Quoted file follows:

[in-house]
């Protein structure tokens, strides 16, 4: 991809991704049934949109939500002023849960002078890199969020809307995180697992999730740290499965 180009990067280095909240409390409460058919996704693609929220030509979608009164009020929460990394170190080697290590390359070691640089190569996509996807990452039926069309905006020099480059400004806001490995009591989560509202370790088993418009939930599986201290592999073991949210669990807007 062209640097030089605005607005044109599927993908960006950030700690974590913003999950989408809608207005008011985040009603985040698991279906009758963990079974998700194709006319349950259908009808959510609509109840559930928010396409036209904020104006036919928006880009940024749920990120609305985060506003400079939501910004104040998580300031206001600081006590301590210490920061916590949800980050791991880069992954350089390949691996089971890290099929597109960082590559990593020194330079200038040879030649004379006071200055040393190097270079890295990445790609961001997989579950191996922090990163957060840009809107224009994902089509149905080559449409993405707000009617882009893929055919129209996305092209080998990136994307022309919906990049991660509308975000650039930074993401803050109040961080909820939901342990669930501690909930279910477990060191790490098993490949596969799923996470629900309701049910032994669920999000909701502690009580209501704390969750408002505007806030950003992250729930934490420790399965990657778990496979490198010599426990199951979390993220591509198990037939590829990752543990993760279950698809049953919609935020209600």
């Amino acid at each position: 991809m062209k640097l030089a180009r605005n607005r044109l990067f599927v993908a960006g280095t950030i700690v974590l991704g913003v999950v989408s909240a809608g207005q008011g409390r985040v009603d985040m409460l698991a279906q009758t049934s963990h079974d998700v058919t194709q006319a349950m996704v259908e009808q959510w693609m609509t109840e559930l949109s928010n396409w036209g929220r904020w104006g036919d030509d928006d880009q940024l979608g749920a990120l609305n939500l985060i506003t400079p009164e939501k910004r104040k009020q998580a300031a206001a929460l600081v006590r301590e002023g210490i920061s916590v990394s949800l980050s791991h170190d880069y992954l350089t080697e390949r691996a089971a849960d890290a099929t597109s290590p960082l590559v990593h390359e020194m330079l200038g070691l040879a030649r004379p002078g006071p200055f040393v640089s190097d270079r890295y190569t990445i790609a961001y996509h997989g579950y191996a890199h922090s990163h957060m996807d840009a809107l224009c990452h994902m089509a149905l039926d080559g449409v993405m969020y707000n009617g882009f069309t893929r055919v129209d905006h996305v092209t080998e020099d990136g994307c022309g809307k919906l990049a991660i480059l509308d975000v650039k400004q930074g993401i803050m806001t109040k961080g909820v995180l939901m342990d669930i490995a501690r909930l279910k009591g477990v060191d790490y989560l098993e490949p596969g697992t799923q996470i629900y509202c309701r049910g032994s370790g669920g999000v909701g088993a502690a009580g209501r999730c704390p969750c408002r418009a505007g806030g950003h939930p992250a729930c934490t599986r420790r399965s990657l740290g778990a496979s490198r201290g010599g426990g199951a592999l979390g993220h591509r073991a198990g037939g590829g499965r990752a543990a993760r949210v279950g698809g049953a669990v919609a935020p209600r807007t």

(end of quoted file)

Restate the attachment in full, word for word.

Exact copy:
[in-house]
């Protein structure tokens, strides 16, 4: 991809991704049934949109939500002023849960002078890199969020809307995180697992999730740290499965 180009990067280095909240409390409460058919996704693609929220030509979608009164009020929460990394170190080697290590390359070691640089190569996509996807990452039926069309905006020099480059400004806001490995009591989560509202370790088993418009939930599986201290592999073991949210669990807007 062209640097030089605005607005044109599927993908960006950030700690974590913003999950989408809608207005008011985040009603985040698991279906009758963990079974998700194709006319349950259908009808959510609509109840559930928010396409036209904020104006036919928006880009940024749920990120609305985060506003400079939501910004104040998580300031206001600081006590301590210490920061916590949800980050791991880069992954350089390949691996089971890290099929597109960082590559990593020194330079200038040879030649004379006071200055040393190097270079890295990445790609961001997989579950191996922090990163957060840009809107224009994902089509149905080559449409993405707000009617882009893929055919129209996305092209080998990136994307022309919906990049991660509308975000650039930074993401803050109040961080909820939901342990669930501690909930279910477990060191790490098993490949596969799923996470629900309701049910032994669920999000909701502690009580209501704390969750408002505007806030950003992250729930934490420790399965990657778990496979490198010599426990199951979390993220591509198990037939590829990752543990993760279950698809049953919609935020209600």
């Amino acid at each position: 991809m062209k640097l030089a180009r605005n607005r044109l990067f599927v993908a960006g280095t950030i700690v974590l991704g913003v999950v989408s909240a809608g207005q008011g409390r985040v009603d985040m409460l698991a279906q009758t049934s963990h079974d998700v058919t194709q006319a349950m996704v259908e009808q959510w693609m609509t109840e559930l949109s928010n396409w036209g929220r904020w104006g036919d030509d928006d880009q940024l979608g749920a990120l609305n939500l985060i506003t400079p009164e939501k910004r104040k009020q998580a300031a206001a929460l600081v006590r301590e002023g210490i920061s916590v990394s949800l980050s791991h170190d880069y992954l350089t080697e390949r691996a089971a849960d890290a099929t597109s290590p960082l590559v990593h390359e020194m330079l200038g070691l040879a030649r004379p002078g006071p200055f040393v640089s190097d270079r890295y190569t990445i790609a961001y996509h997989g579950y191996a890199h922090s990163h957060m996807d840009a809107l224009c990452h994902m089509a149905l039926d080559g449409v993405m969020y707000n009617g882009f069309t893929r055919v129209d905006h996305v092209t080998e020099d990136g994307c022309g809307k919906l990049a991660i480059l509308d975000v650039k400004q930074g993401i803050m806001t109040k961080g909820v995180l939901m342990d669930i490995a501690r909930l279910k009591g477990v060191d790490y989560l098993e490949p596969g697992t799923q996470i629900y509202c309701r049910g032994s370790g669920g999000v909701g088993a502690a009580g209501r999730c704390p969750c408002r418009a505007g806030g950003h939930p992250a729930c934490t599986r420790r399965s990657l740290g778990a496979s490198r201290g010599g426990g199951a592999l979390g993220h591509r073991a198990g037939g590829g499965r990752a543990a993760r949210v279950g698809g049953a669990v919609a935020p209600r807007t």